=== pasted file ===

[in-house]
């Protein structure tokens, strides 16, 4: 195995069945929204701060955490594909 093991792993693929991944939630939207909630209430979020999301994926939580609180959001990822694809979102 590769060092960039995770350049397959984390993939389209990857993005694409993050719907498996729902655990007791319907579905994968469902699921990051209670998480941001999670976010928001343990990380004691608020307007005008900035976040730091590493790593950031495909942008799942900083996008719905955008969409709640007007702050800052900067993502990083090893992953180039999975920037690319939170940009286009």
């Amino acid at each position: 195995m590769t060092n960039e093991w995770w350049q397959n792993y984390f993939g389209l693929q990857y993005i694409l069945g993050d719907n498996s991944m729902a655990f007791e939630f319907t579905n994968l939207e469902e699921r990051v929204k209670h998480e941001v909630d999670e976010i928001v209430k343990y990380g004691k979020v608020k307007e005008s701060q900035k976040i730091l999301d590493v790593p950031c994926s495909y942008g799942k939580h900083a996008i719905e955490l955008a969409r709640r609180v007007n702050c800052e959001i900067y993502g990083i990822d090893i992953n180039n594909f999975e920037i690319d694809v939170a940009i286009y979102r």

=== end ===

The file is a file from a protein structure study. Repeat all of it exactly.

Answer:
[in-house]
């Protein structure tokens, strides 16, 4: 195995069945929204701060955490594909 093991792993693929991944939630939207909630209430979020999301994926939580609180959001990822694809979102 590769060092960039995770350049397959984390993939389209990857993005694409993050719907498996729902655990007791319907579905994968469902699921990051209670998480941001999670976010928001343990990380004691608020307007005008900035976040730091590493790593950031495909942008799942900083996008719905955008969409709640007007702050800052900067993502990083090893992953180039999975920037690319939170940009286009």
């Amino acid at each position: 195995m590769t060092n960039e093991w995770w350049q397959n792993y984390f993939g389209l693929q990857y993005i694409l069945g993050d719907n498996s991944m729902a655990f007791e939630f319907t579905n994968l939207e469902e699921r990051v929204k209670h998480e941001v909630d999670e976010i928001v209430k343990y990380g004691k979020v608020k307007e005008s701060q900035k976040i730091l999301d590493v790593p950031c994926s495909y942008g799942k939580h900083a996008i719905e955490l955008a969409r709640r609180v007007n702050c800052e959001i900067y993502g990083i990822d090893i992953n180039n594909f999975e920037i690319d694809v939170a940009i286009y979102r």